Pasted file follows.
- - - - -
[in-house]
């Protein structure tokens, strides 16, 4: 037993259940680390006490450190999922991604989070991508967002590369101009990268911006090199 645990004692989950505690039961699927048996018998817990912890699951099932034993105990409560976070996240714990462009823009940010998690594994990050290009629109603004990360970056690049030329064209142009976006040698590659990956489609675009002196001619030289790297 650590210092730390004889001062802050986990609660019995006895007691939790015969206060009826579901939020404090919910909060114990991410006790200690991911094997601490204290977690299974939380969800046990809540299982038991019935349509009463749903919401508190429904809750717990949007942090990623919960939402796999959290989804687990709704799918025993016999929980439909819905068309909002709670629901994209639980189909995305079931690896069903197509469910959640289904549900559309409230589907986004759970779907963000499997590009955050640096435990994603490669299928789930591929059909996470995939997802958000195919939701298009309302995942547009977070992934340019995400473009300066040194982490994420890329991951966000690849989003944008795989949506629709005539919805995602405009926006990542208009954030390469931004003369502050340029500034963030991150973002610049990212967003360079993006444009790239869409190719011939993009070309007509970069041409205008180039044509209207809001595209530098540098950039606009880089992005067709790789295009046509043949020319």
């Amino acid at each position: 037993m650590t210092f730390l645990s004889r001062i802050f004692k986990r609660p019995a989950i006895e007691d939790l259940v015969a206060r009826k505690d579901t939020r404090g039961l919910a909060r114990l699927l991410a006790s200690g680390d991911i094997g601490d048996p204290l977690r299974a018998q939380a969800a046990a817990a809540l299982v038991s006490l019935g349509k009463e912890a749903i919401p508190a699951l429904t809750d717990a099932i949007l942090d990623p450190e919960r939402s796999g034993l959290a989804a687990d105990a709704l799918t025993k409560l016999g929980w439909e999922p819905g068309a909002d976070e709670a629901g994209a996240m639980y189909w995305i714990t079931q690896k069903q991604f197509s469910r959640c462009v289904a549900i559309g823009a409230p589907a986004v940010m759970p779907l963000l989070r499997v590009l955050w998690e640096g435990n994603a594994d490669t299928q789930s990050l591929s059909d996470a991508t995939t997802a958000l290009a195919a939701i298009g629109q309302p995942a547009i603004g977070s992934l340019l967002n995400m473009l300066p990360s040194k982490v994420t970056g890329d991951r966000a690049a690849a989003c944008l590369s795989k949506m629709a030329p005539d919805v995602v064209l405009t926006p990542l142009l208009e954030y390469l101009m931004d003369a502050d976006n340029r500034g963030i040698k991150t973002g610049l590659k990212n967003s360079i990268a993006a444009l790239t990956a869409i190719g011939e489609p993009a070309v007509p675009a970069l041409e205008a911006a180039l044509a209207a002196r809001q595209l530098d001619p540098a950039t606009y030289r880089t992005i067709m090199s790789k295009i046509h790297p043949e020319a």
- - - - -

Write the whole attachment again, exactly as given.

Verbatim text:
[in-house]
């Protein structure tokens, strides 16, 4: 037993259940680390006490450190999922991604989070991508967002590369101009990268911006090199 645990004692989950505690039961699927048996018998817990912890699951099932034993105990409560976070996240714990462009823009940010998690594994990050290009629109603004990360970056690049030329064209142009976006040698590659990956489609675009002196001619030289790297 650590210092730390004889001062802050986990609660019995006895007691939790015969206060009826579901939020404090919910909060114990991410006790200690991911094997601490204290977690299974939380969800046990809540299982038991019935349509009463749903919401508190429904809750717990949007942090990623919960939402796999959290989804687990709704799918025993016999929980439909819905068309909002709670629901994209639980189909995305079931690896069903197509469910959640289904549900559309409230589907986004759970779907963000499997590009955050640096435990994603490669299928789930591929059909996470995939997802958000195919939701298009309302995942547009977070992934340019995400473009300066040194982490994420890329991951966000690849989003944008795989949506629709005539919805995602405009926006990542208009954030390469931004003369502050340029500034963030991150973002610049990212967003360079993006444009790239869409190719011939993009070309007509970069041409205008180039044509209207809001595209530098540098950039606009880089992005067709790789295009046509043949020319």
């Amino acid at each position: 037993m650590t210092f730390l645990s004889r001062i802050f004692k986990r609660p019995a989950i006895e007691d939790l259940v015969a206060r009826k505690d579901t939020r404090g039961l919910a909060r114990l699927l991410a006790s200690g680390d991911i094997g601490d048996p204290l977690r299974a018998q939380a969800a046990a817990a809540l299982v038991s006490l019935g349509k009463e912890a749903i919401p508190a699951l429904t809750d717990a099932i949007l942090d990623p450190e919960r939402s796999g034993l959290a989804a687990d105990a709704l799918t025993k409560l016999g929980w439909e999922p819905g068309a909002d976070e709670a629901g994209a996240m639980y189909w995305i714990t079931q690896k069903q991604f197509s469910r959640c462009v289904a549900i559309g823009a409230p589907a986004v940010m759970p779907l963000l989070r499997v590009l955050w998690e640096g435990n994603a594994d490669t299928q789930s990050l591929s059909d996470a991508t995939t997802a958000l290009a195919a939701i298009g629109q309302p995942a547009i603004g977070s992934l340019l967002n995400m473009l300066p990360s040194k982490v994420t970056g890329d991951r966000a690049a690849a989003c944008l590369s795989k949506m629709a030329p005539d919805v995602v064209l405009t926006p990542l142009l208009e954030y390469l101009m931004d003369a502050d976006n340029r500034g963030i040698k991150t973002g610049l590659k990212n967003s360079i990268a993006a444009l790239t990956a869409i190719g011939e489609p993009a070309v007509p675009a970069l041409e205008a911006a180039l044509a209207a002196r809001q595209l530098d001619p540098a950039t606009y030289r880089t992005i067709m090199s790789k295009i046509h790297p043949e020319a």